There is a growing concern that hatcheries could cause our Northwest fish to lose their wild streak -- and ability to survive. A laboratory in Idaho hopes to change that.
In the southern Idaho desert, freshwater pours out of canyon walls from an underground aquifer and empties into the Snake River. The water is both fresh and a constant 60 degrees.
The quality of water makes this the perfect place to raise and study fish. Shawn Narum is the lead scientist at the Hagerman Fish Culture Experiment Station. “We have all these natural springs where all we have to do it divert it from the rock wall using ditches or some kind of pipes to move it into the raceways where we’re rearing fish," explains Narum.
The station is operated by the University of Idaho, the U.S. Department of Agriculture, and the Portland-based Columbia River Inter-Tribal Fish Commission. Narum works for the tribal commission.
“What they are trying to do is reform hatchery practices so they are having less genetic effects on these natural populations.”
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Northwest waters are awash with controversy when it comes to wild salmon’s ability to survive with hatchery fish in their midst. Decades ago, hatcheries were the thought to be the perfect solution to sustaining the iconic runs of salmon and steelhead as river-blocking dams were constructed throughout the Northwest.
But by the 1990s, criticism of hatcheries was mounting: Bigger hatchery-reared fish gobble up juvenile wild fish and compete for prey. And fish raised in the crowded confines of hatcheries can carry disease into the wild.
To understand the biggest concern about hatchery fish, think back to what you learned in Biology 101 about ‘natural selection’ -- the notion that only the fittest members of a species survive?
Salmon and steelhead don’t need to be among the fittest of their species to survive when they’re reared in captivity. They enjoy regular feedings and security from predators. Later in life, they can end up mating with wild fish, passing along inferior genetic traits.
Nick Gayeski is a staff scientist at the Wild Fish Conservancy in Washington state.
“The concern would be that after several generations of this there will be no more true wild fish," says Gayeski. "Because they will all be at some point have bred with progeny that have run through the hatchery for one or more generations. And if their fitness, reproductive fitness drops low enough, then you might have a population that truly can’t sustain itself.”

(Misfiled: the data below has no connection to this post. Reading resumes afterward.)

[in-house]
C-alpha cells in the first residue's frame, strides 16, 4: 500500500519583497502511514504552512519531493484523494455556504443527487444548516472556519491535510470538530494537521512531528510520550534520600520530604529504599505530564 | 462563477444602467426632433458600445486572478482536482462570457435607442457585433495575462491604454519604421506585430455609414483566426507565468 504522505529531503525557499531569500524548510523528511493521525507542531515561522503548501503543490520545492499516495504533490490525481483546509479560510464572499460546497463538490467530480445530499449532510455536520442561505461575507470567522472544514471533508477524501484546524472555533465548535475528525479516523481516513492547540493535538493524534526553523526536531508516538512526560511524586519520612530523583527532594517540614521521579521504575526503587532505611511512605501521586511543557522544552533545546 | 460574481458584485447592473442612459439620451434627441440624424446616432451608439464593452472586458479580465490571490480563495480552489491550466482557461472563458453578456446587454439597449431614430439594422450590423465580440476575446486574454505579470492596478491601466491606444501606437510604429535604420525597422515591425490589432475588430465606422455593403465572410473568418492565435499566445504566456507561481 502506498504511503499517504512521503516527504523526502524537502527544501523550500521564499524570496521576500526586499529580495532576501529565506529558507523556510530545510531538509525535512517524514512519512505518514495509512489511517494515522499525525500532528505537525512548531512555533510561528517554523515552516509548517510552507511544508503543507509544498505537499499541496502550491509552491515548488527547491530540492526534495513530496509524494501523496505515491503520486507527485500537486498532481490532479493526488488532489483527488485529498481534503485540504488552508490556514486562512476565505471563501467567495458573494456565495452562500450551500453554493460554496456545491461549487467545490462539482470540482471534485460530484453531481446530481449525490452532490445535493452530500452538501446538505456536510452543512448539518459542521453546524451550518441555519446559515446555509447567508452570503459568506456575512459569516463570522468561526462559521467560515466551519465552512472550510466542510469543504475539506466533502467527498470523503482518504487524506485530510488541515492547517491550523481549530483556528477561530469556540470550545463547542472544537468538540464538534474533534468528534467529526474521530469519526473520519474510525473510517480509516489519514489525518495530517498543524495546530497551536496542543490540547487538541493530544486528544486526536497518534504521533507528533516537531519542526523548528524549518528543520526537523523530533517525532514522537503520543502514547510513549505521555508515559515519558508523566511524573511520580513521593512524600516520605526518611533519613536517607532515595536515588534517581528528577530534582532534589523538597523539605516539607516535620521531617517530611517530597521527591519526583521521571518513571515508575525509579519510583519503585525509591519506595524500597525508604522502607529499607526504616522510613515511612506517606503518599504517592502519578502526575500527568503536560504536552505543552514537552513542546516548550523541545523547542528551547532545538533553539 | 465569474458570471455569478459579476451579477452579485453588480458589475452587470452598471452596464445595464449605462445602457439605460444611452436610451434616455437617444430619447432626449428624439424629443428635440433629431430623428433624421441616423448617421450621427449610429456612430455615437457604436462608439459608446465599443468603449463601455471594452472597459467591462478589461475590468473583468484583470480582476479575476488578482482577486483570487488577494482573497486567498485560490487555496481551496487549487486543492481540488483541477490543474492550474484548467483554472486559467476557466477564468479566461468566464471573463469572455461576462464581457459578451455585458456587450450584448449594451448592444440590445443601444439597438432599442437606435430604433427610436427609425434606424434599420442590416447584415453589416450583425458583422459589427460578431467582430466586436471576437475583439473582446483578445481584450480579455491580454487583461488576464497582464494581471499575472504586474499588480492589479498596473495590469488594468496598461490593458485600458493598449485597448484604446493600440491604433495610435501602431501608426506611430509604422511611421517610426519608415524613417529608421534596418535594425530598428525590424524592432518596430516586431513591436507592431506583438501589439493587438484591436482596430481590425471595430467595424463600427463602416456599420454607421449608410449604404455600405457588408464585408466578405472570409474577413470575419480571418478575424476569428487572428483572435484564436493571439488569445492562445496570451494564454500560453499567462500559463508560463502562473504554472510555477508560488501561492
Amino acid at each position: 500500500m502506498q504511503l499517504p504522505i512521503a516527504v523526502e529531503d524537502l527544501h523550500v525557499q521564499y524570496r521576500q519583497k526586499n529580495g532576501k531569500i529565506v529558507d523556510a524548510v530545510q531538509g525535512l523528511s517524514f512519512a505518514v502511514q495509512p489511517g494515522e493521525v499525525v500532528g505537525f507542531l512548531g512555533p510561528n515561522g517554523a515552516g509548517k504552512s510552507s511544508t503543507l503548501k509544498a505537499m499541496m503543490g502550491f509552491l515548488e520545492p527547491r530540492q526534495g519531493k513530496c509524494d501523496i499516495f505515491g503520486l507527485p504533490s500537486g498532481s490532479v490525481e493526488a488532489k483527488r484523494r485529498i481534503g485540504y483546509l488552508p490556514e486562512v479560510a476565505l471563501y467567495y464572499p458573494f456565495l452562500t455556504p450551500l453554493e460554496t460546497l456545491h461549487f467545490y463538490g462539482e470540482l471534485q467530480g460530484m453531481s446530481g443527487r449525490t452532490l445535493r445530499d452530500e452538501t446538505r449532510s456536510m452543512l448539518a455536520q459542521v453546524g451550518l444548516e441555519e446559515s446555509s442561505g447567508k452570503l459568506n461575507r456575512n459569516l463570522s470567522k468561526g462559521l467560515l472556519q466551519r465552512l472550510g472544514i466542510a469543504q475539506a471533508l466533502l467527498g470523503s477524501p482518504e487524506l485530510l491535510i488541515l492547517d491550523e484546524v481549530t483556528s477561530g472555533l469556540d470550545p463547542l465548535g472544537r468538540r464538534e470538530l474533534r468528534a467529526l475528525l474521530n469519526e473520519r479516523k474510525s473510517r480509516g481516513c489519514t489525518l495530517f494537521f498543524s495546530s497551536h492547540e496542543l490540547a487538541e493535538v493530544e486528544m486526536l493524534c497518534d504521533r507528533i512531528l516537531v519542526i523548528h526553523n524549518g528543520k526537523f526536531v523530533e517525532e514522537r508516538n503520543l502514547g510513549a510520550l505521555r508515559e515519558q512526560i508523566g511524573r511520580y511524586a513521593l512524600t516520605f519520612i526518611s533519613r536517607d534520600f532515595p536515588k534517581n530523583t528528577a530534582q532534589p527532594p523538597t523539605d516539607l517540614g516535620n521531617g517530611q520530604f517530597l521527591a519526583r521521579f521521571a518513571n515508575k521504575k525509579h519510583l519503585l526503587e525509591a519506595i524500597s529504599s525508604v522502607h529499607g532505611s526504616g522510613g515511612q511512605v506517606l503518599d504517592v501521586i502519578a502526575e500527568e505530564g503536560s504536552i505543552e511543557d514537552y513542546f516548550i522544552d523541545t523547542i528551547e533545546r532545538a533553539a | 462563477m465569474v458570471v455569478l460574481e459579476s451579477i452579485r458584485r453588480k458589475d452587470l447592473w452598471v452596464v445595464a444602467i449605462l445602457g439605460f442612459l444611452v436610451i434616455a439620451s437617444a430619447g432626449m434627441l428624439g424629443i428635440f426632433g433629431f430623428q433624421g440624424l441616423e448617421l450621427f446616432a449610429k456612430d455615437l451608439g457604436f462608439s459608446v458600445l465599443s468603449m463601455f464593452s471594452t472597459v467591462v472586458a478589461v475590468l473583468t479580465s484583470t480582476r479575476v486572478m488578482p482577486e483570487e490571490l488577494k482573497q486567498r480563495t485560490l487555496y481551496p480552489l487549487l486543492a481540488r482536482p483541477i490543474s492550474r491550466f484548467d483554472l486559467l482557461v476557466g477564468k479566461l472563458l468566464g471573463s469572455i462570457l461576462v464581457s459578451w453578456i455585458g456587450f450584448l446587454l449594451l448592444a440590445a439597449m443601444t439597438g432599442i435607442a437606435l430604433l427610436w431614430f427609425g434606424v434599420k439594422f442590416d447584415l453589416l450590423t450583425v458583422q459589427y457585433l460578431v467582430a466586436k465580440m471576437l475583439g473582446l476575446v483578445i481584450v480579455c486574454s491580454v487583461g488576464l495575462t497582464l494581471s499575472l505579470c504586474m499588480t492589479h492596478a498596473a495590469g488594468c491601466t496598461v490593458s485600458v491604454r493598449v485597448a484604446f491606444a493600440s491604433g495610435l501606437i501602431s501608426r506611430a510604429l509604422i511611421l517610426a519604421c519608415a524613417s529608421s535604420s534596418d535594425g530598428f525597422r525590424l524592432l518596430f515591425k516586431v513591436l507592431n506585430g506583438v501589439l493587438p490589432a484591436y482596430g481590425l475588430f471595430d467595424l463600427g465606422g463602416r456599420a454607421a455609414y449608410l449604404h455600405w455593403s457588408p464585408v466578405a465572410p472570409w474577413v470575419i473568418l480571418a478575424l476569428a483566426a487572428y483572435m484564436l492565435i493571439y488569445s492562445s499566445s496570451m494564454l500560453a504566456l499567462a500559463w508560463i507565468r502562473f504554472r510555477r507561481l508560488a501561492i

Sara Thompson is with the Columbia River Inter-Tribal Fish Commission. She thinks researchers will be able to prove critics like Gayeski wrong. The key is finding ways to produce more hatchery fish with the survival traits of wild fish.
“In order to do that we have to have the best available science to help inform those management decisions," Thompson says. "This facility allows us to do that.”
In southern Idaho’s Hagerman lab, thousands of samples collected by biologists in Idaho, Oregon and Washington are fed into a machine that looks like a fish tank with robotic arms. Each one holds syringes that contain these bits from fish including scales, fin clippings and stomach contents.
The sophisticated machine is a fast worker. It processes up to 1,000 samples at a time by transferring them to vials for testing. From there, the machine determines the lineage of a single fish. It tells the scientists which fish were hatchery-raised. It can go back ten generations to tell which of the fish’s ancestors came from hatcheries.
If researchers like Narum can pinpoint which hatchery fish carry the best genetic traits, they can help hatchery managers become more selective about which of these fish are used to repopulate hatcheries.
“We are able to use genetic techniques to evaluate where the most appropriate stocks - which ones are surviving and reproducing most effectively.”
Nick Gayeski, with the Wild Fish Conservancy, isn’t convinced that scientists can build a better hatchery fish. A federal scientific review panel spent nearly a decade researching 178 hatcheries in the Northwest. It made recommendations in 2009.
“There is always some more research that can be done but we need to put into practice the solid research-based recommendations.”
The panel’s recommendation that Gayeski would most like to see followed? Limits on the number of fish raised in hatcheries and released into the wild.
When it comes to the value of fish hatcheries, the tribes differ from non-tribal fish advocates in this way. The return of robust salmon runs isn’t merely an ecological goal they can wait on for decades. Salmon and steelhead represent a sacred First Food. They are a primary source of nutrition as well as a treaty-guaranteed right.
Sara Thompson, with the Columbia River Inter-Tribal Fish Commission, says the tribes can’t simply sit by and wait for nature to run its course.
“It’s not about preserving what salmon populations we have left," she says. "The tribes want to rebuild an abundant salmon population.”
Eventually, more hatchery fish that can pass on the genetic traits to evade predators and compete for food will lead to stronger runs of fish. That means less dependence on hatcheries.
That’s something both hatchery critics and the tribes would like to see happen.